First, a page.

Zuzu’s petals

Sometimes just a phrase is all you need. For me, the other day, it was “Zuzu’s petals.”

If you love It’s a Wonderful Life as I do, you know what I’m talking about. George Bailey’s little daughter is upset because some petals had fallen off the flower she brought home from school, and he pretends to reattach them while tucking them in his pocket.

When Clarence the angel grants George his “wish” to have never been born, one of the consequences is that Zuzu’s petals aren’t in his pocket anymore, because if he was never born then neither was his daughter. 

What happens next makes George want to live again, and when he’s trying to figure out if he’s really back, he reaches desperately into his pockets.


Oh, damn, I’m choking up again as I write this. 

George Bailey never existed, and neither did Zuzu or her petals, but these imaginary people, and their trials and tribulations, affect us as profoundly as the real-life experiences we go through all the time. Sometimes they help us process reality in ways that reality can’t offer.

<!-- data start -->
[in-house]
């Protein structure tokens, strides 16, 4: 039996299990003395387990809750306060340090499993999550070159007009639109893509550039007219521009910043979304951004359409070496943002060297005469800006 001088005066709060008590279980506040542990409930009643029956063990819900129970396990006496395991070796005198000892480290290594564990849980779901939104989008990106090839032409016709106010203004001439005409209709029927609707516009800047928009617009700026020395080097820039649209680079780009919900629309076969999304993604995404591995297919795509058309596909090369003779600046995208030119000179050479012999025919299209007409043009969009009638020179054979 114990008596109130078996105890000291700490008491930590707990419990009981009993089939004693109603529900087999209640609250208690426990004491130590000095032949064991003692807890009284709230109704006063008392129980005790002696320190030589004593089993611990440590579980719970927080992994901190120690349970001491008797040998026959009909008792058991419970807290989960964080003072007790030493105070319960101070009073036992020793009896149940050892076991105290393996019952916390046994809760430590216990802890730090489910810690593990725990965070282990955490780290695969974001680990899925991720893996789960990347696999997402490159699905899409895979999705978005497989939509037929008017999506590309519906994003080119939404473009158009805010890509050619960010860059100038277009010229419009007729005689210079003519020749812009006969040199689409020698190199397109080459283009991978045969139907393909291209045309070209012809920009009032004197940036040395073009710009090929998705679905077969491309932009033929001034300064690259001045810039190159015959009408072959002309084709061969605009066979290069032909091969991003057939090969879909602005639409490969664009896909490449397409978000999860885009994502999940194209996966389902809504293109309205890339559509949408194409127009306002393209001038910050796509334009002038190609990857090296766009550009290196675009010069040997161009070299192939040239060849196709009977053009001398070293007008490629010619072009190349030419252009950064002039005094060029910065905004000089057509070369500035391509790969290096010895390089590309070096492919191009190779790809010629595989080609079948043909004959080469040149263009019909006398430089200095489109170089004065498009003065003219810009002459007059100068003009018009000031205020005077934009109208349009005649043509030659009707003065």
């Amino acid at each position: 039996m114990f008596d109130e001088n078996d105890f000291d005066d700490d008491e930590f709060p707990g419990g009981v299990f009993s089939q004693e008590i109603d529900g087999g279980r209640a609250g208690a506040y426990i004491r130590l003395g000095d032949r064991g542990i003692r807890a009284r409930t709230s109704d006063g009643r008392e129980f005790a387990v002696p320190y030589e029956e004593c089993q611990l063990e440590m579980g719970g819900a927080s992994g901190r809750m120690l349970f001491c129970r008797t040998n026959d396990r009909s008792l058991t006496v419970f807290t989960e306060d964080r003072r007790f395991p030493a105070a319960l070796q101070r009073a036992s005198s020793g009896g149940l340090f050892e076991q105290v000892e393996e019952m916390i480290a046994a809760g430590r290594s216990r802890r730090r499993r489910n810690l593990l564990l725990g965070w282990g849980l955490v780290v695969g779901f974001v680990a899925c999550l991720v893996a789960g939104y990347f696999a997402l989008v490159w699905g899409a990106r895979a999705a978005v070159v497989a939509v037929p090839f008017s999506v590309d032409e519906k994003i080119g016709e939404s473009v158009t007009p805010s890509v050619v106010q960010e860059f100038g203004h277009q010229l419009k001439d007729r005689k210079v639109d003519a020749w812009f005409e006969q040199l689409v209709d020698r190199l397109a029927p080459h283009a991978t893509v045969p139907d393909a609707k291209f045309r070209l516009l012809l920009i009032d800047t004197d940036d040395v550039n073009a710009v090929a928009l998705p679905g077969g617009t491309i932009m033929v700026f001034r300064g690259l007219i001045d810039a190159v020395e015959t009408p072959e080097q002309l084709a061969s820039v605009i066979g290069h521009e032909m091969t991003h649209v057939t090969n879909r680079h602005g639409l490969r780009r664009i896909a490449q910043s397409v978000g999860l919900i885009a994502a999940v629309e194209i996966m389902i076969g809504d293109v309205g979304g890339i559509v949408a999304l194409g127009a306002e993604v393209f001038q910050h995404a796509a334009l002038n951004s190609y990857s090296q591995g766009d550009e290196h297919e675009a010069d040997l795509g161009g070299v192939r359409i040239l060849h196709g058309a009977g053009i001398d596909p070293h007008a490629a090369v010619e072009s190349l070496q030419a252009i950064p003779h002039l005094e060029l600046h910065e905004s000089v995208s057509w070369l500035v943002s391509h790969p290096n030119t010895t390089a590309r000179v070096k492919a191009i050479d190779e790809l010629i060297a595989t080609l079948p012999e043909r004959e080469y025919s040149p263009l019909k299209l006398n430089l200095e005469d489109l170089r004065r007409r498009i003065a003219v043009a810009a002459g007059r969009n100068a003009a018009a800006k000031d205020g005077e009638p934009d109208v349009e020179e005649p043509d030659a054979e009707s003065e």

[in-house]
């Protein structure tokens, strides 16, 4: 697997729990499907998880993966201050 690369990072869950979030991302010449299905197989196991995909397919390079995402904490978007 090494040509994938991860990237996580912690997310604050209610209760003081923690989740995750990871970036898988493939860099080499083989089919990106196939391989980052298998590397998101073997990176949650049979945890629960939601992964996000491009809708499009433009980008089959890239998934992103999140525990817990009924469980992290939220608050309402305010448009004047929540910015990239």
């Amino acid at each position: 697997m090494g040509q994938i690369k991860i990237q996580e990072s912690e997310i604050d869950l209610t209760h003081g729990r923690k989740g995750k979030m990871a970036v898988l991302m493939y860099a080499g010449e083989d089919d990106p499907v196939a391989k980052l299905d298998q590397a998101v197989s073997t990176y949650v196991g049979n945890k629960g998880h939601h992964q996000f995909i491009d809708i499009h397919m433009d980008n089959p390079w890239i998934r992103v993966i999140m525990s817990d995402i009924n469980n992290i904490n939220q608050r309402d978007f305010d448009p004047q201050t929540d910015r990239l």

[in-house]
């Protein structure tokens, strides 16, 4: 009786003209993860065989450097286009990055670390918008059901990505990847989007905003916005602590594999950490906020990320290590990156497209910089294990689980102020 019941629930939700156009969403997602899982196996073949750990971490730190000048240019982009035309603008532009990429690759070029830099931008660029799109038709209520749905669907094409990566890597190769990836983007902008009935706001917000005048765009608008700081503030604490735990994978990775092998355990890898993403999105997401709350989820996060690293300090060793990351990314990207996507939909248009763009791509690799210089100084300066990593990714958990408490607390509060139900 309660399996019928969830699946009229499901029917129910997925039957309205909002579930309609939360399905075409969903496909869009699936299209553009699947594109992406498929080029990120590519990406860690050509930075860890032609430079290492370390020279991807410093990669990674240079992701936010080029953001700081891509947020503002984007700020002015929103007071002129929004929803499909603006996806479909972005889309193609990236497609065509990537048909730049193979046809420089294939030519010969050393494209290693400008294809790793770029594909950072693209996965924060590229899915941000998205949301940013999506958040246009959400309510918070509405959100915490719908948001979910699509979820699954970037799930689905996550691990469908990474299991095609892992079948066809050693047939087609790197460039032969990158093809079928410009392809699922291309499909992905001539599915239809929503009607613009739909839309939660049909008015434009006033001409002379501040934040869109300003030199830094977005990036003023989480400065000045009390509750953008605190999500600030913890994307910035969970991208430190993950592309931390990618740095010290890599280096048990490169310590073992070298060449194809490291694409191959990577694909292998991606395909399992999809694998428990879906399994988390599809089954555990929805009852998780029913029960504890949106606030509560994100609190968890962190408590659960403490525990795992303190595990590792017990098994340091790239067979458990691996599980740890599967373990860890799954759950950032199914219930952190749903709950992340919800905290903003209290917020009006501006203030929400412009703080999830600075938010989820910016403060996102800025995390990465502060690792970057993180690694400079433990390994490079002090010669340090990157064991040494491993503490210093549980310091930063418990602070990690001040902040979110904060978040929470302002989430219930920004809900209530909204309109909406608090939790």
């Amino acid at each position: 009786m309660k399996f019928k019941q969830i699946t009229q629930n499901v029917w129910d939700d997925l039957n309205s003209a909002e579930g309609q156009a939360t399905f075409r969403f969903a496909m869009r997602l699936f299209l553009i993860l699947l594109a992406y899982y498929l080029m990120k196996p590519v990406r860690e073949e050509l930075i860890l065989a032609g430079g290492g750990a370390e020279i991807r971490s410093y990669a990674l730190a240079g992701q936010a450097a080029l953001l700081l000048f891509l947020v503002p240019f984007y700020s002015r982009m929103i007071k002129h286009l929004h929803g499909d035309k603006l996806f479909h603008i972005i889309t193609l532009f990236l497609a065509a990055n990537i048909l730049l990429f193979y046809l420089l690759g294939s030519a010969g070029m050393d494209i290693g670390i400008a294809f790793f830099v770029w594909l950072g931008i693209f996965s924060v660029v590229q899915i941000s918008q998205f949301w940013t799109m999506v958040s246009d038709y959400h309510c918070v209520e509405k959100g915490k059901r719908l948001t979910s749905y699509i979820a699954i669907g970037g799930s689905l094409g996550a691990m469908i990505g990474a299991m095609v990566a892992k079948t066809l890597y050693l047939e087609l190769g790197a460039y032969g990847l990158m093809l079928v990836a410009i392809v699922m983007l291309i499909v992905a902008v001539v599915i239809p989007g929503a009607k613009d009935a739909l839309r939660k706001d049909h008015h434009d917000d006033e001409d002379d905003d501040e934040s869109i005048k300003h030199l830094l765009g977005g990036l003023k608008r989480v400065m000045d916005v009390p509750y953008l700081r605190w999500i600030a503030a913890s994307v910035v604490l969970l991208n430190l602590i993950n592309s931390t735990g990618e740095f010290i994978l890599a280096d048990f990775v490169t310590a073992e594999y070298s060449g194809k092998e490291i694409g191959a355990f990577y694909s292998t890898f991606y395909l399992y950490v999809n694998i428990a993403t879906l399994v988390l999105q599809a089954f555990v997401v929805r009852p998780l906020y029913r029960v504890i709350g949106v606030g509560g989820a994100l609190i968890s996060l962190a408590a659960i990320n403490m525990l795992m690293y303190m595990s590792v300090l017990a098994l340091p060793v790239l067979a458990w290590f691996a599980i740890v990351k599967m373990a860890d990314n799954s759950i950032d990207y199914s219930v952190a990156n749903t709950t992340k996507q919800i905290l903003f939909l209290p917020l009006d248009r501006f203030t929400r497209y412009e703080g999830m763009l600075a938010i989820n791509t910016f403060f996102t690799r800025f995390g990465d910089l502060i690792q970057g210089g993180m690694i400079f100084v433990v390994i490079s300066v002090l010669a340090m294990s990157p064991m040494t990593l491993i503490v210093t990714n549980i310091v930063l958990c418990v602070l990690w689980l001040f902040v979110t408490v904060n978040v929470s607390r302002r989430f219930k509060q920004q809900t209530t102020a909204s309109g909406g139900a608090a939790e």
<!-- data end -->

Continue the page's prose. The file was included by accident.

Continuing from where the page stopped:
Zuzu’s petals represent all the things and all the people I’ve lost over the years. Some of them I’ve found again, and some of them are indeed lost forever. Lost or found, they bring tears to the eyes and a lump to the ol’ throat, grief and joy in equal measure.

They make me want to cry out, with George Bailey, “Help me, Clarence, please. Please! I wanna live again. I wanna live!”

Published by WarrenBluhm

Wordsmith and podcaster, Warren is a reporter, editor and storyteller who lives near the shores of Green Bay with his wife, two golden retrievers, Dejah and Summer, and Blackberry, an insistent cat. Author of It's Going to Be All Right, Echoes of Freedom Past, Full, Refuse to be Afraid, Gladness is Infectious, 24 flashes, How to Play a Blue Guitar, Myke Phoenix: The Complete Novelettes, A Bridge at Crossroads, The Imaginary Bomb, A Scream of Consciousness, and The Imaginary Revolution.

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